Fortunately, the power of great cultures overrides that trend.
Organizations on this year’s Fortune Best Workplaces for Millennials™ List are bucking the norm across all measures of mental health and well-being, according to research from Great Place To Work®, who produced this year’s list based on nearly 500,000 millennial responses from eligible companies.
With loneliness reaching epidemic proportions in the U.S.—and higher among young people—care and camaraderie are a premium.
But younger generations at Best Workplaces™ don’t feel lonelier at work compared with their older co-workers. More than nine out of 10 (94%) workers across all generations say people care about each other.
“If you care for one generation, all generations benefit because you’re caring for people, not numbers on an Excel spreadsheet,” says Michael C. Bush, CEO of Great Place To Work. “Young people want what we all want—for their work to matter, to feel excited to start their day, to feel cared for and supported. When that happens for all people of all ages and backgrounds, gaps in the employee experience shrink. That’s the power of a great workplace for all.”
Across Great Place To Work’s broader measures of well-being, nearly nine out of 10 millennials and Gen Zers report high well-being levels—on par with their Gen X and baby boomer colleagues.
Across one measure of well-being, psychological health and safety, nearly nine out of 10 millennials (86%) at winning companies say their company is healthy compared with 52% of their peers at a typical workplace, according to Great Place To Work research.
What drives well-being for millennials is the same for all ages. The No. 1 driver: fun.
Employees who experience fun at work are 190% to 220% more likely to have high well-being levels. Other well-being drivers across all generations are pride in one’s accomplishments, receiving a fair share of the profits, and the ability to take time off.
As with all culture work, it’s good for business. These winning workplaces outperform average companies across productivity, retention, and recruitment. Employees at winning companies are almost twice as likely to give extra to get the job done and recommend their company to others.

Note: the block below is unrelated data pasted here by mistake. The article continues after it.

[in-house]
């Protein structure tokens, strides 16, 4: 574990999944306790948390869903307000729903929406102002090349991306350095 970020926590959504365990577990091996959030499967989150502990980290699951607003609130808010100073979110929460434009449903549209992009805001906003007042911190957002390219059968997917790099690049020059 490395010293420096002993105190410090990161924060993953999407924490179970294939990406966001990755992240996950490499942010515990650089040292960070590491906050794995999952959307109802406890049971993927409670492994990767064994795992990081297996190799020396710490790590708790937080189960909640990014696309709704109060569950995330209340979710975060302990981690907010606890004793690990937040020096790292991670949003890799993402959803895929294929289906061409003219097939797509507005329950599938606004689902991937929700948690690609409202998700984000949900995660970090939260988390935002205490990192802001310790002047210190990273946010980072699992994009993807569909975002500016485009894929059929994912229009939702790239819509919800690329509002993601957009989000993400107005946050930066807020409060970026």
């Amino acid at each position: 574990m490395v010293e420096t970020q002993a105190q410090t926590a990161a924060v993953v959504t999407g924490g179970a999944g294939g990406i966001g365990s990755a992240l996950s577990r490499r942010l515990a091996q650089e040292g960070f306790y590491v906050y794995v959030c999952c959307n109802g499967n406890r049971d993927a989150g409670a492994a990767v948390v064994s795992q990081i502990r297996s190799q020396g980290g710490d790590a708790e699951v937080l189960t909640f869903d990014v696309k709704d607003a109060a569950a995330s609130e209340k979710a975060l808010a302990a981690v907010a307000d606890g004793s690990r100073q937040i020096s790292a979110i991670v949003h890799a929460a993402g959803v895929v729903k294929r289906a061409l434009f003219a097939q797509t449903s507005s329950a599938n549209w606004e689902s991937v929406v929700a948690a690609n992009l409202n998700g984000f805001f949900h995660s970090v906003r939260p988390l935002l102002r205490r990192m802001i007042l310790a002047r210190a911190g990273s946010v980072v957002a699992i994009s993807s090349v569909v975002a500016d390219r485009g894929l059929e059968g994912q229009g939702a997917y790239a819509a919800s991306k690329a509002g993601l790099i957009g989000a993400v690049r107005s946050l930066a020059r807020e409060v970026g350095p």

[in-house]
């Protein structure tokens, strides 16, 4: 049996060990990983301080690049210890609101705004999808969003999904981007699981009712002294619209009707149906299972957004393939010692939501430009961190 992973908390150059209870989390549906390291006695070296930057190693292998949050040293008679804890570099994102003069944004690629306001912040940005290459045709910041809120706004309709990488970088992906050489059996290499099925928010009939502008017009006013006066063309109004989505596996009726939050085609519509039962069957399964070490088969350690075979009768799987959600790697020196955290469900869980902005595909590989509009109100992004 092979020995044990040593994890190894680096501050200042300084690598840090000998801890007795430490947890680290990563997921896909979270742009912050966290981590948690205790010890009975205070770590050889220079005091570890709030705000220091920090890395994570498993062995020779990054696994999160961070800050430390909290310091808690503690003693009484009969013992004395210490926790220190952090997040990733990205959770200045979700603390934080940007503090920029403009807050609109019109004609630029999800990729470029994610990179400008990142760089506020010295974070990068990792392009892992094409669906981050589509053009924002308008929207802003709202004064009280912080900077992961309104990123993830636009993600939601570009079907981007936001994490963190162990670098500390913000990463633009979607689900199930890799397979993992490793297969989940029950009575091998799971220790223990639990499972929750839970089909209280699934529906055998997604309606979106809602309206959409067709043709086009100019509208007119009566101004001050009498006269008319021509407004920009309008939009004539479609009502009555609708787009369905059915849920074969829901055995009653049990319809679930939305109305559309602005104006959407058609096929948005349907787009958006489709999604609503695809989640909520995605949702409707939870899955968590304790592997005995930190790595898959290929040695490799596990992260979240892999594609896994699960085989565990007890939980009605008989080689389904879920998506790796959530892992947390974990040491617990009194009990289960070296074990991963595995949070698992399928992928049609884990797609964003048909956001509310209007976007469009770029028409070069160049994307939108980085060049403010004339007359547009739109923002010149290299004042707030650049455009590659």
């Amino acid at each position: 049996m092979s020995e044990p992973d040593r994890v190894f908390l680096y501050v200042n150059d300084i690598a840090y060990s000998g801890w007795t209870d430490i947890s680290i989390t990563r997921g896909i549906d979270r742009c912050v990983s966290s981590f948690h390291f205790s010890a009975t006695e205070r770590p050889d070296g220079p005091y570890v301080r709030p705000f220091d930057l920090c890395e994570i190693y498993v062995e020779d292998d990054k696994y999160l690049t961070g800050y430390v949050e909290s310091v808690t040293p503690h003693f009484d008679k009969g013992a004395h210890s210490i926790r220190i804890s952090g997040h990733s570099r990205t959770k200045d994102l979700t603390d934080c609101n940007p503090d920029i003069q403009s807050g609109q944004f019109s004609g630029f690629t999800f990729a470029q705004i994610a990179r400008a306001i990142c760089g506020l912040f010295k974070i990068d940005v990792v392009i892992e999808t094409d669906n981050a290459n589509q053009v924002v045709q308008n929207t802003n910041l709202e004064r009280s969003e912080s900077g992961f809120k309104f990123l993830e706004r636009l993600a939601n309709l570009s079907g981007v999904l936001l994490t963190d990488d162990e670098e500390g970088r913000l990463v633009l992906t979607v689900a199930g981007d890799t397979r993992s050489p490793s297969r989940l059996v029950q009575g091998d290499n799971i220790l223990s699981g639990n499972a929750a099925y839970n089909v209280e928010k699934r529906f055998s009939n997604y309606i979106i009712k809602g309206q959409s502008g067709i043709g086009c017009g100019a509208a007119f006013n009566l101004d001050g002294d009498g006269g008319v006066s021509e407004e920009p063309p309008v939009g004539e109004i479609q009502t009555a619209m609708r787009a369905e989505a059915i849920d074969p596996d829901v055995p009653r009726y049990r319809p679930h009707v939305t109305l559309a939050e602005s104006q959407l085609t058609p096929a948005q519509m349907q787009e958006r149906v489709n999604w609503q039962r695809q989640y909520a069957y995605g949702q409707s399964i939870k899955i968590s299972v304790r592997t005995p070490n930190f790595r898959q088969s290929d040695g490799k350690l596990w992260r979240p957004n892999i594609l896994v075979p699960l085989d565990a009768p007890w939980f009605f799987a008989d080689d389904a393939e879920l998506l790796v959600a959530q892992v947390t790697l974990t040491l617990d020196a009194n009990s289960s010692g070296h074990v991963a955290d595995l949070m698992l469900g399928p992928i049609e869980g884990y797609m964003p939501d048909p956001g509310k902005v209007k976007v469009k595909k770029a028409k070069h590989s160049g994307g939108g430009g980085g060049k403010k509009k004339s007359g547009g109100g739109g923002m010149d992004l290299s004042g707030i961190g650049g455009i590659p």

The top 5 things millennials experience at the Best Workplaces
Nine out of 10 millennials at winning companies say their workplace is great compared to their peers at average companies, where just six out of 10 say the same.
Here’s a closer look at how these workplaces are creating positive experiences for their millennial workforce—and how that affects business success.
1. Feeling welcomed. Millennials who report feeling welcomed when joining their company are 40% more likely to feel people care about each other.
Tanium, No. 61 among large companies, creates several programs to help new staffers feel welcomed, included, and supported. New hires are paired with an onboarding buddy and mentor, and are encouraged to participate in employee engagement activities, including employee-wide virtual chats to meet co-workers across the company and twice-monthly “Meet the Founder” Q&A sessions.
2. Meaningful work. Making sure millennials feel a sense of purpose in their work – that what they do is “more than just a job” – is 52% better at winning workplaces than at average workplaces. And the more they feel their work matters, the more likely they’ll stay at their company. In this case, nearly three times more likely.
3. Feeling cared about. When millennials experience care, they’re 67% more likely to give extra at work. High levels of discretionary effort are always welcome, but are particularly important during lean economic times. At winning companies, 91% of millennials say they work in a culture of extra effort compared with 51% at a typical company. Discretionary effort is also what sets the Fortune 100 Best Companies apart from the rest this year.
4. Fair pay and promotions. Ensuring that people are paid and promoted fairly drives millennials to give extra at their jobs. Millennials report Best Workplaces are 68% better at promoting people than at typical companies, and when that’s true, millennials are 15% more likely to give extra. And when workplaces ensure people are paid fairly, millennials are 35% more likely to give extra.
5. Treated as a full team member regardless of position. Ninety three percent of millennial workers at winning companies experience this type of workplace equity, and when they do, these workers are 67% more likely to stay.
Roula Amire is the Content Director at Great Place To Work®.